Observability: put some ops in your devs
Sunday August 7th 2022 by SocraticDev
Observability is a trending topic in cloud native software systems.
"Observability" is a relatively new concept in software development operations. It is close to DevOps culture. When developers get to integrate deployments and operations in their software lifecycle, a different set of concerns appear:
- only knowing about customers receiving 500 errors is not enough information to resolve an incident
- as a dev, I need to have more access to production systems in order to resolve incidents
- monitoring is fine, but not enough because we can't know in advance what part of the system will cause a failure
Basically, observability is the quality of a system that allows developers to understand its state from its output.
"our definition of “observability” for software systems is a measure of how well you can understand and explain any state your system can get into, no matter how novel or bizarre."
Modern computer systems are complex. Computer systems as monolithic stacks living on servers are a thing of the past. Nowadays, most new systems are built for the cloud. Favoring a composition of interlinked micro-services. That entails many short lived processes, payloads depending on various sub-systems; most of which developers are not responsable for.
observability is not monitoring
There is a risk in approaching modern computer systems with the mindset of an traditional system administrator. Observability is not monitoring. Monitoring an application only gives a small overview of the system: the number of requests per minute, a count of 500 errors, etc.
What developers need are tools that enable them to peek inside the systems they are maintaining. As an example, they need to be able to trace an error right to the request a user has submited.
"A mindset and culture rooted in the shibboleths of monitoring—dashboards, alerts, static thresholds—isn’t helpful to unlock the full potential of observability. An observability tool might have access to a very large volume of very granular data, but successfully making sense of the mountain of data—which is the ultimate arbiter of the overall viability and utility of the tool, and arguably that of observability itself!— requires a hypothesis-driven, iterative debugging mindset."Charity Majors and al.(2022), "Observability Engineering", O'Reilly
DevOps is the way to go
DevOps is certainly the most practical way for an organization to publish a product. Traditional system administration's habits and mindset is too narrow to fullfil the requirements of modern complex distributed systems.
Be serious about DevOps.
Give developers ownership over their deployment pipelines.
Give developers ownership over their systems running in production.
why developers should handle system operations?
Because pretty much everything now is built
as code and developers know
how to code.
Because complex systems problems are of the "unknown unknowns" category. It means that you don't know and you can't know in advance what would be the cause of an outage. If you do, it means that you are running a faulty product. It means developers know the root cause of the problem but are unable to fix it. It means the organization failed to give priority to making quality software.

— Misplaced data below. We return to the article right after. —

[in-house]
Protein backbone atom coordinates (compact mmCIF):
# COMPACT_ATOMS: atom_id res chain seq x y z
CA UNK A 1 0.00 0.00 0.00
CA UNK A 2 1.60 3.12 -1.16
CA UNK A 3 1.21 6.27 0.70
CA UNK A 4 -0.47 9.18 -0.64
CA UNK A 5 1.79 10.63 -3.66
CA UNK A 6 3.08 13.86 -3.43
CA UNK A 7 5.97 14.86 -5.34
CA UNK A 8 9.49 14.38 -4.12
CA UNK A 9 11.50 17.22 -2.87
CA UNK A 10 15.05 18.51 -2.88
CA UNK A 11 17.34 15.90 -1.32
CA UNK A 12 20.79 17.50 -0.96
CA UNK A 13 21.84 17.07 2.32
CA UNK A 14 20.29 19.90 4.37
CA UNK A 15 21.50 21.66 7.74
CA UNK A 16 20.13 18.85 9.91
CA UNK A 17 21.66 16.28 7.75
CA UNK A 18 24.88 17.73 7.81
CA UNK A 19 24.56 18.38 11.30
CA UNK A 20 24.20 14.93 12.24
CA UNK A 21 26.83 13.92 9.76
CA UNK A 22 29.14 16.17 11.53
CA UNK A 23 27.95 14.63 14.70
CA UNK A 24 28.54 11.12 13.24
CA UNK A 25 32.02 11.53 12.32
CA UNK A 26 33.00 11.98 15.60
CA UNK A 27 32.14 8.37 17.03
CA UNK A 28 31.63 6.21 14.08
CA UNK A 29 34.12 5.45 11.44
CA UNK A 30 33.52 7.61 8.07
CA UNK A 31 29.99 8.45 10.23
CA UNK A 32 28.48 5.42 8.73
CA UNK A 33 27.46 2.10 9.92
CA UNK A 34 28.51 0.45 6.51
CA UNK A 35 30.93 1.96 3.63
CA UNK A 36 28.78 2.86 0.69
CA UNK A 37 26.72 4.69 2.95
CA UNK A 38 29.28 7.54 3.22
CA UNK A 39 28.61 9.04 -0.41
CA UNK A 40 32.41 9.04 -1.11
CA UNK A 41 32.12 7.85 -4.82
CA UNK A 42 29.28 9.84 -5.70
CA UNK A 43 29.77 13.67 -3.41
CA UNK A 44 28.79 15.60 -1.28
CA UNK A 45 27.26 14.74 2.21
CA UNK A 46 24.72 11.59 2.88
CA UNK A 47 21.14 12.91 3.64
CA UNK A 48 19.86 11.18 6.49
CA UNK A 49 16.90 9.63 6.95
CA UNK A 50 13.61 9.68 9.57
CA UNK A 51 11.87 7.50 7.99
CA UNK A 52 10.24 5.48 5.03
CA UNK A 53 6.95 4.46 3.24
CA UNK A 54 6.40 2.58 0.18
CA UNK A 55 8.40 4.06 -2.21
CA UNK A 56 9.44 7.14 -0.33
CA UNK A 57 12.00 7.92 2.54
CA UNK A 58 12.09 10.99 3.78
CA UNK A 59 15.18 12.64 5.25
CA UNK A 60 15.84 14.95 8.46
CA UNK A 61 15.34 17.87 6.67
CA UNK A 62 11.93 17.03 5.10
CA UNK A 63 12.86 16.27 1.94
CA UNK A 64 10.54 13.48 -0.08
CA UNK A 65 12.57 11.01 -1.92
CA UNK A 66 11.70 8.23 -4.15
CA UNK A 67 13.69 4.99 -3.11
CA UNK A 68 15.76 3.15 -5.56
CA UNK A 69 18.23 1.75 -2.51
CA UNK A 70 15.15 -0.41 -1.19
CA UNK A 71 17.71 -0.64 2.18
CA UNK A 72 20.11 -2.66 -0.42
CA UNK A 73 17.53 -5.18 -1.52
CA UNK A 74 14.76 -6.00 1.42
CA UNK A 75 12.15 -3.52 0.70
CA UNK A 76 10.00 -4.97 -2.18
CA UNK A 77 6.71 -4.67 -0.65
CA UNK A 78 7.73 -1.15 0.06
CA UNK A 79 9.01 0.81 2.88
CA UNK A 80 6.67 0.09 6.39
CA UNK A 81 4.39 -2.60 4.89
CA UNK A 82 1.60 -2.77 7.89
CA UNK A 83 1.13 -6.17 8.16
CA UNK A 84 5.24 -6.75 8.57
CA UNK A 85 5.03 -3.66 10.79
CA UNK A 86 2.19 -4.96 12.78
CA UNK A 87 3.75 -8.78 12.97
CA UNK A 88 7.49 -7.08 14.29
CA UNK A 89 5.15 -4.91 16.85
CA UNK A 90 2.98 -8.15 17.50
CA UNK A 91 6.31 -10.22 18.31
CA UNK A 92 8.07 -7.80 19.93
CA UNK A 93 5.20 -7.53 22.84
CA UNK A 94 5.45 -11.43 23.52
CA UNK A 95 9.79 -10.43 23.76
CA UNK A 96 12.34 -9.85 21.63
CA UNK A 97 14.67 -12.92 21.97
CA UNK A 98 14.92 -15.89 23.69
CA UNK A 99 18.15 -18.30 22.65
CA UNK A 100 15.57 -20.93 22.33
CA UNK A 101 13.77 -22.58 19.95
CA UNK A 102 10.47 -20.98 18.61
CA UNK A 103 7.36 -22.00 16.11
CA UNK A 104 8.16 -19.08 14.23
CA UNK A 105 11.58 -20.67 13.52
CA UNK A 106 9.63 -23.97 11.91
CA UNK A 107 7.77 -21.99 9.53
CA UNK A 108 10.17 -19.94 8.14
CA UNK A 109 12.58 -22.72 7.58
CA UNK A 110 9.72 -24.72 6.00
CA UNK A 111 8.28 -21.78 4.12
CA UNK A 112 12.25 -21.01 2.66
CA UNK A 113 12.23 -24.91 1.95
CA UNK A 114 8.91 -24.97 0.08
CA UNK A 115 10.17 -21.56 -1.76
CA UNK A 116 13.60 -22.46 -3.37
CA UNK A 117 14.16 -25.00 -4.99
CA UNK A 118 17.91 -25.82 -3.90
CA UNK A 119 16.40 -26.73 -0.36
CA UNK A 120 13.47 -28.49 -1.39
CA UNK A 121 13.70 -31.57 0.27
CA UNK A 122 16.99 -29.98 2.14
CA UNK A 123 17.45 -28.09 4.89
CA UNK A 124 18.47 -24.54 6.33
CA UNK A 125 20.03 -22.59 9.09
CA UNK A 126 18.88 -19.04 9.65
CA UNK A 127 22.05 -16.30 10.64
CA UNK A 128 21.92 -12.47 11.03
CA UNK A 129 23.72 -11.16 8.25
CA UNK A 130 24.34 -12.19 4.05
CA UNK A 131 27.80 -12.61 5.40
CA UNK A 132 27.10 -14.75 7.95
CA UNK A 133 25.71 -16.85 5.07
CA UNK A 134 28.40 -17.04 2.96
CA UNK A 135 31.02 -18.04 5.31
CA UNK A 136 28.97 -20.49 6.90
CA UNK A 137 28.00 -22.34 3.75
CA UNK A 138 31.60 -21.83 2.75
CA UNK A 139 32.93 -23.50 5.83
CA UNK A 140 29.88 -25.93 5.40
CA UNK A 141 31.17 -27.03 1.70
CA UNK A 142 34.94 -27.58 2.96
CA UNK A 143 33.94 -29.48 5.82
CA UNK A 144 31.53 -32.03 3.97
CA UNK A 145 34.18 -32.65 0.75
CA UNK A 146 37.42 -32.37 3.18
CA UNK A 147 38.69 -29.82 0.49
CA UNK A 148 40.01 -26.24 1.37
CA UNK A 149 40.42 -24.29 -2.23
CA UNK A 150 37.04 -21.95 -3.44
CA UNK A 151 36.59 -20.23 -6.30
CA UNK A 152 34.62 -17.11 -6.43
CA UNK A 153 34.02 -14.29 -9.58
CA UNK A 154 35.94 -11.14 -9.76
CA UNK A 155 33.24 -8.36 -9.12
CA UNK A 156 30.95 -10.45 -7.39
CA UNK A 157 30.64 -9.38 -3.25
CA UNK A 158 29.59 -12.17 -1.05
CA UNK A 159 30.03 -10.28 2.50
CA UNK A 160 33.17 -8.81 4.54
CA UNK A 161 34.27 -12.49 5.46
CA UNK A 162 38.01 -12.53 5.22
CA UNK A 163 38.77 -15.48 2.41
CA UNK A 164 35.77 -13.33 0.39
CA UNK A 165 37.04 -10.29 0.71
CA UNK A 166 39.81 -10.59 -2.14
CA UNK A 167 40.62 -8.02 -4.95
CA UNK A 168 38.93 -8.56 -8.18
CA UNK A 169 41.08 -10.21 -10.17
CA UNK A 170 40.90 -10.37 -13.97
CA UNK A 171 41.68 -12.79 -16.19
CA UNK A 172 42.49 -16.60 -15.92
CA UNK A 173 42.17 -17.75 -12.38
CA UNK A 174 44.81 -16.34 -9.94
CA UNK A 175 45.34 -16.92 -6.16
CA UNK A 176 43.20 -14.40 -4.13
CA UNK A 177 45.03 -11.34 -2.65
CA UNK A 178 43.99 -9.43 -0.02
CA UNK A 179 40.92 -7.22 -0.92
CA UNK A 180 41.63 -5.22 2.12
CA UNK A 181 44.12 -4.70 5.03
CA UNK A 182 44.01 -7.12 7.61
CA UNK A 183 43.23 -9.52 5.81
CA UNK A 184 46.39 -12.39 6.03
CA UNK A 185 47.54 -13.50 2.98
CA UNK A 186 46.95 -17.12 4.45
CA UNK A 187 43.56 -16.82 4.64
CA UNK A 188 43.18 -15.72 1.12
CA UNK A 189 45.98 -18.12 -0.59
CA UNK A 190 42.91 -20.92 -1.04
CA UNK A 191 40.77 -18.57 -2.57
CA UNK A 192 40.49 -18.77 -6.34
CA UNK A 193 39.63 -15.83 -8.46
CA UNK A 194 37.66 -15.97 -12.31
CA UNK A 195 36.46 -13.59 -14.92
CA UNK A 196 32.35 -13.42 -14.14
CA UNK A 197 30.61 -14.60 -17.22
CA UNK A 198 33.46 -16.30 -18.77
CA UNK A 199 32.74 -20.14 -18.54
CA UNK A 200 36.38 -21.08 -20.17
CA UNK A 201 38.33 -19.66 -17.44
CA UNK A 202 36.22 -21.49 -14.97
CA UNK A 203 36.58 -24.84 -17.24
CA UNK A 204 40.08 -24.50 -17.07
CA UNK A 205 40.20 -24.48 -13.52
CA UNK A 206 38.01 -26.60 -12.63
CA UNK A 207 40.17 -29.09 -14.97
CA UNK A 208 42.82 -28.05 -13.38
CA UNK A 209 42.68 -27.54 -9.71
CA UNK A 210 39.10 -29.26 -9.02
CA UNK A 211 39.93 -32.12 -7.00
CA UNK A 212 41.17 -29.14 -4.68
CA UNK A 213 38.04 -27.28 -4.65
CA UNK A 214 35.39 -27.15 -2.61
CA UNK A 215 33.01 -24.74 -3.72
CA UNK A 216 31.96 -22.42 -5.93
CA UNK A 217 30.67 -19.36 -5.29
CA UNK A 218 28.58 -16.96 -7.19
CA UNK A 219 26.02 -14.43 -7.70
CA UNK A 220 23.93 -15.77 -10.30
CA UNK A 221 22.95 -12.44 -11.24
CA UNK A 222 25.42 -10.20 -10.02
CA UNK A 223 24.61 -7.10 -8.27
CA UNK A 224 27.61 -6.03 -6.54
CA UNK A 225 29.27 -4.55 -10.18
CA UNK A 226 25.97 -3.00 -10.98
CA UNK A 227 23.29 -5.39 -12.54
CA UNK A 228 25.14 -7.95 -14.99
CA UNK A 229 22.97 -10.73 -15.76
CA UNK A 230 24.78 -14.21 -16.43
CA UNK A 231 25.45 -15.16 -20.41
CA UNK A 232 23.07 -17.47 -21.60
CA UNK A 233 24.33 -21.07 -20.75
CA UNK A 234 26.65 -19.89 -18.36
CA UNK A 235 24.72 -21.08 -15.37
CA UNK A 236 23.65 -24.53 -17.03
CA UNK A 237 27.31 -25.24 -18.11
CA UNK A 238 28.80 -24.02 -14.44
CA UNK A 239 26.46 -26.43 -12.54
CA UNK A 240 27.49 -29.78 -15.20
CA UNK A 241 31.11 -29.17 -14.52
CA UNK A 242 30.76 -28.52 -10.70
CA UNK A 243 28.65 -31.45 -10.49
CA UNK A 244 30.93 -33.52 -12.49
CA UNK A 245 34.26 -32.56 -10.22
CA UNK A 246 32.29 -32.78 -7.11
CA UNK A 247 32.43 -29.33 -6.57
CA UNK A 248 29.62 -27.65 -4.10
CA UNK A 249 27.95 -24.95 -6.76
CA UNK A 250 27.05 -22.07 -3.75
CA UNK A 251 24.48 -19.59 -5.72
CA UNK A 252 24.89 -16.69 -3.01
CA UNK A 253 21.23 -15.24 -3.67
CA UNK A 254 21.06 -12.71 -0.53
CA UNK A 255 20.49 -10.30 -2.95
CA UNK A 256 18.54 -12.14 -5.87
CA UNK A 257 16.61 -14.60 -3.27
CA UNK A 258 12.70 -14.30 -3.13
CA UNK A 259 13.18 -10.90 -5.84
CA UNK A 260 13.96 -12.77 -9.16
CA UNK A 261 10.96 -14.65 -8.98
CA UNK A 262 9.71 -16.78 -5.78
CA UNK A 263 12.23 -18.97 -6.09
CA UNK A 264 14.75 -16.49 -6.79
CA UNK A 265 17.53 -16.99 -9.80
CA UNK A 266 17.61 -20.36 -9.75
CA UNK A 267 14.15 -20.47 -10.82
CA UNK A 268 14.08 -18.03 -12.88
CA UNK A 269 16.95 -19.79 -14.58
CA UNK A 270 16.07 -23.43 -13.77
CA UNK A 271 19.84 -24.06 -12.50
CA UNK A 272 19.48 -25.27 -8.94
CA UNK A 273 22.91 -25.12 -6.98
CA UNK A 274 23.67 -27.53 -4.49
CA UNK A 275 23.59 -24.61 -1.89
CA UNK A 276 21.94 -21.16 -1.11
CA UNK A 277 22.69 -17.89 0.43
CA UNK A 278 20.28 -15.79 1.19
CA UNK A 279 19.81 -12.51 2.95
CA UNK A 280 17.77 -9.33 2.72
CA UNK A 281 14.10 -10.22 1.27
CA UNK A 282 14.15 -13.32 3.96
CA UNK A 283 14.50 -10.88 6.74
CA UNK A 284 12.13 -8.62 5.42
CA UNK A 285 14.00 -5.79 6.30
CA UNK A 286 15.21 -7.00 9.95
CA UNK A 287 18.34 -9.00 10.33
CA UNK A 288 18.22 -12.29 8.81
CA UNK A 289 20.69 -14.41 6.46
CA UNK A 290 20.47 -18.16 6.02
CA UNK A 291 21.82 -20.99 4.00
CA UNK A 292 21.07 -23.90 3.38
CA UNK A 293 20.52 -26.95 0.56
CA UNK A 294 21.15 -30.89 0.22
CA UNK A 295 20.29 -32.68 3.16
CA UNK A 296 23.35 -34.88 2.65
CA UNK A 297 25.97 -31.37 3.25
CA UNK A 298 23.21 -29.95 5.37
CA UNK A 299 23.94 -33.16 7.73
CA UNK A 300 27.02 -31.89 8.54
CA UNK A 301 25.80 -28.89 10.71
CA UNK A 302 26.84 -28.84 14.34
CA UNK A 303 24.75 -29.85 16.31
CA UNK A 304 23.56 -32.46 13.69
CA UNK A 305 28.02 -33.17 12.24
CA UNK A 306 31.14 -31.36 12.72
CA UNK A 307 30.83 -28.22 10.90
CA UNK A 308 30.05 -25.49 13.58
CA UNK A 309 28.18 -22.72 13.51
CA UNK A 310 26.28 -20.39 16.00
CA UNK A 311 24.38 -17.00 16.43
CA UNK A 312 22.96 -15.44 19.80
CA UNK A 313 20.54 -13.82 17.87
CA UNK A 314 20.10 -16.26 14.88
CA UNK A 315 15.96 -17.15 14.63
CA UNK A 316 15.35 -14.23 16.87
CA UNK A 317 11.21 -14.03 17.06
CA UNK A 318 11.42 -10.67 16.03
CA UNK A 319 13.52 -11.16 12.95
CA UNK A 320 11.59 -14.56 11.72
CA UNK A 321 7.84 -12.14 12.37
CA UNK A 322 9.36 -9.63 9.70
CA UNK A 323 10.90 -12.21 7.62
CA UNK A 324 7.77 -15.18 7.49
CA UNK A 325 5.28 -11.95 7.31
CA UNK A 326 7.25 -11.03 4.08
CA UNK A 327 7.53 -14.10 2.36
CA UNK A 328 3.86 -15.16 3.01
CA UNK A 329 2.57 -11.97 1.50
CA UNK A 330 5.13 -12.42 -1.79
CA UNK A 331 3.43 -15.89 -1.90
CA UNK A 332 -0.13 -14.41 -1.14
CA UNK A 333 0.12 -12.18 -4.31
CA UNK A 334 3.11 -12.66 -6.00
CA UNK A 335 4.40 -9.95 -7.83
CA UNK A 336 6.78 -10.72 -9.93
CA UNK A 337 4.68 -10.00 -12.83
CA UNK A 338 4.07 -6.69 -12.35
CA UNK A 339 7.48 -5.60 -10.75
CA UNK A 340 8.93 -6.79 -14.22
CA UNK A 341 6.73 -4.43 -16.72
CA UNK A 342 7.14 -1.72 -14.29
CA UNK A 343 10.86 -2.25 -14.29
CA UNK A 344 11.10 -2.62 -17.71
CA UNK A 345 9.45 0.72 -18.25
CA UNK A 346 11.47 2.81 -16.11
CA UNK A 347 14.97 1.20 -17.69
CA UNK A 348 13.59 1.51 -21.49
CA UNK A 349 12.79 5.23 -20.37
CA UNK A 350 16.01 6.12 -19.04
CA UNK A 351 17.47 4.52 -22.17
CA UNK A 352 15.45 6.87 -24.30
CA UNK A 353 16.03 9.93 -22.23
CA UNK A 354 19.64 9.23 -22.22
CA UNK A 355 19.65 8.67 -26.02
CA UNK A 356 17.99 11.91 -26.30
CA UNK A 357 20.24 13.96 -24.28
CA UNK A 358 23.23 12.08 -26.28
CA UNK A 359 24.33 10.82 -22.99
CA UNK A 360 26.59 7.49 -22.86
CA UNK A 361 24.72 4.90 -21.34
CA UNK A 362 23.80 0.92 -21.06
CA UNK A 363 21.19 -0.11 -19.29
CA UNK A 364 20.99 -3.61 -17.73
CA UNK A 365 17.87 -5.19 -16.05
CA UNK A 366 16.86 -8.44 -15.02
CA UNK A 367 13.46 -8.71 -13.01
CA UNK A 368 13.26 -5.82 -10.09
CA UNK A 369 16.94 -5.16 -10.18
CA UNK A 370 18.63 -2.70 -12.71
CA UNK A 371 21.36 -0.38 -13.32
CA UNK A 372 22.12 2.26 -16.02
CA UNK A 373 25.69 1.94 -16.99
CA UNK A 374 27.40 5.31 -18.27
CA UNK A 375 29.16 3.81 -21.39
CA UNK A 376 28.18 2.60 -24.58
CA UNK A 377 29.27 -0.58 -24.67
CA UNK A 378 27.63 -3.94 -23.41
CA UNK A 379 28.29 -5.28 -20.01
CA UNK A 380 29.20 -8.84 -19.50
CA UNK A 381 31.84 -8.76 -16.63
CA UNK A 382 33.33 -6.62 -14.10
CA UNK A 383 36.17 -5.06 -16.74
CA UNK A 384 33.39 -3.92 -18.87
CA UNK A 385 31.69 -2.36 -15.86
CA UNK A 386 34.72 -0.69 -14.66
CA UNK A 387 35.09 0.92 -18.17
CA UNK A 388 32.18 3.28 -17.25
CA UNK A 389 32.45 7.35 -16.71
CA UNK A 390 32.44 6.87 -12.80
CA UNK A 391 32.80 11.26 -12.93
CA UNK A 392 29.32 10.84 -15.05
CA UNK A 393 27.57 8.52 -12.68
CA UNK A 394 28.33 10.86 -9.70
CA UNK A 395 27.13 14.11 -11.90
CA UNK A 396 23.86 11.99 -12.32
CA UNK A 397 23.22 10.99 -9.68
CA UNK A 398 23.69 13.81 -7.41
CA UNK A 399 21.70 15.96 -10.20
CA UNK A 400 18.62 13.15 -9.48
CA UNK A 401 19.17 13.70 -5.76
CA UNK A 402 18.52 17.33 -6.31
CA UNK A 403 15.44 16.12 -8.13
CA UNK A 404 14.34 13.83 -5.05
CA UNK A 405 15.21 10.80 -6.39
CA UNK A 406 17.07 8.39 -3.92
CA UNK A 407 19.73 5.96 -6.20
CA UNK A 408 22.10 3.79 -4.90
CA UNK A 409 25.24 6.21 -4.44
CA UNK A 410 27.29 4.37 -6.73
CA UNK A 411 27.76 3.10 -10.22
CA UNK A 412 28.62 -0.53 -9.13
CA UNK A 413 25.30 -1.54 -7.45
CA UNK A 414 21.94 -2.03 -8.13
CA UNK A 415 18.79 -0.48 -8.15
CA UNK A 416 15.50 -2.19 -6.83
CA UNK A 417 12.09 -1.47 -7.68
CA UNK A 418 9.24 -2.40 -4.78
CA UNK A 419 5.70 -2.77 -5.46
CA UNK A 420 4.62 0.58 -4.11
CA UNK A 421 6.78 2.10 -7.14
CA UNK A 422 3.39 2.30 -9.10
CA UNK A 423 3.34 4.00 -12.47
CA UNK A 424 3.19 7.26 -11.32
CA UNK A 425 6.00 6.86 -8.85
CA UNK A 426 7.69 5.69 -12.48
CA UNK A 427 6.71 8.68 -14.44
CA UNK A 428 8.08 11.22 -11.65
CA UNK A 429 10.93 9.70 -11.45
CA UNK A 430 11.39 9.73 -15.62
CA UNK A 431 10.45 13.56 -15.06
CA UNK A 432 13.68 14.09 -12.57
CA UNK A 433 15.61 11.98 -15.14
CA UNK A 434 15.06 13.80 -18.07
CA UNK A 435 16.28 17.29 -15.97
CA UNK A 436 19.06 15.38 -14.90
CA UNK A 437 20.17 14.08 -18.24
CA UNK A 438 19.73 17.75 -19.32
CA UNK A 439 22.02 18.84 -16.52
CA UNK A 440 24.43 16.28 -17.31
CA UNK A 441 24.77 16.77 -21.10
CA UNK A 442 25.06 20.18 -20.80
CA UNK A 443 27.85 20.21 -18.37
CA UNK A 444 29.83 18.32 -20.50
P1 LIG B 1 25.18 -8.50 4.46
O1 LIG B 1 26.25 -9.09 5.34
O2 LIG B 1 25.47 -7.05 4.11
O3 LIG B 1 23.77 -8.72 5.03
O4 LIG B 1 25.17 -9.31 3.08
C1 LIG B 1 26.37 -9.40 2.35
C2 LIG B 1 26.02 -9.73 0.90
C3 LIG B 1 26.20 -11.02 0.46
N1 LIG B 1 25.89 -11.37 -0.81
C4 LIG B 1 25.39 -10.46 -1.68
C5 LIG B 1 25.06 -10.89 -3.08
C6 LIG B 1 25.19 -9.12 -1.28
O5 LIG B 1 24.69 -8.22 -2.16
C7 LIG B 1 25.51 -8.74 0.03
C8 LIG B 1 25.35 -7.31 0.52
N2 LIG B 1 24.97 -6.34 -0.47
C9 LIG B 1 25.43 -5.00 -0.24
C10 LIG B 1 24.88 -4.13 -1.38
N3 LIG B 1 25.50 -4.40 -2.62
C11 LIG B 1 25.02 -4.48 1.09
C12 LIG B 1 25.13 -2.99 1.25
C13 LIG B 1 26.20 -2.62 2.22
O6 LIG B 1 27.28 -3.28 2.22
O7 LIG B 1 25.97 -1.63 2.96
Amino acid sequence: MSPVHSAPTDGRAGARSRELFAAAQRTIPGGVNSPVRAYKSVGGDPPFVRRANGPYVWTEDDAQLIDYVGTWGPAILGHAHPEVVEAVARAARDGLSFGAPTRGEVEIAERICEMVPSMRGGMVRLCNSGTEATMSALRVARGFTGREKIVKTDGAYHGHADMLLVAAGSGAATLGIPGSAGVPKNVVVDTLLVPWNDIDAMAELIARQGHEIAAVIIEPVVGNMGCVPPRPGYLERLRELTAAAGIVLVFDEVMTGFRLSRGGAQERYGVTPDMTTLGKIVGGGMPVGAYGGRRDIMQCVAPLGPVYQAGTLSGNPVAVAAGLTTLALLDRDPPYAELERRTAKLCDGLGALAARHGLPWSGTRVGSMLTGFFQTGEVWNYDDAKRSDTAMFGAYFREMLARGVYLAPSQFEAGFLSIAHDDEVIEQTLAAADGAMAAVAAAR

Complex systems require the mindset of a developer. A developer is trained and experienced at debugging systems. Developers are also good at problem solving. They just need the appropriate tooling to dig into a system while it is in production.
Observability is a property of a system. "Observability is a measure of how well we can understand a system from the work it does, and how to make it better."
Instrumentation is an abstract word that relates to all actions developers take to make their system more observable.
With the transition to DevOps and SRE (Site reliability engineering), system instrumentation was delegated to 'opsie' people. However, developers are, in my opinion, the right people to instrument the codebase.
This bleeding edge concept is Observability driven development. There is little literature about this topic to this day.
imposed observability - an organization-wide observability team
Some organization have imposed observability by leveraging organization-wide observability teams. This team goal is to instrument developers' codebase.
Splunk sponsored State of Observability 2022 notes that leaders in observability are organization where code instrumentation and product monitoring are taken in charge by developers themselves.
Clay has three requirements for using instrumentation to make microservices and serverless functions observable:
- Observable systems should emit events: metrics, logs, and traces.
- Each one has its uses, so you need a balance of all three.
- All components—not just critical services—should be instrumented.
- Full coverage of all components is required to tell the entire story.
- Instrumentation should not be opt-in, manual, or hard to do.
- Instrumentation should be built into everything you build and run.
- Dedicated observability teams can help make this a company-wide practice.
SocraticDev is seriously digging into distributed systems and observability these days.
While this blog post is an humble introduction to observability, a reader can expect to see more detailed posts to come. Real-world use cases and proof-of-concepts.
Charity Majors and al.(2022), "Observability Engineering", O'Reilly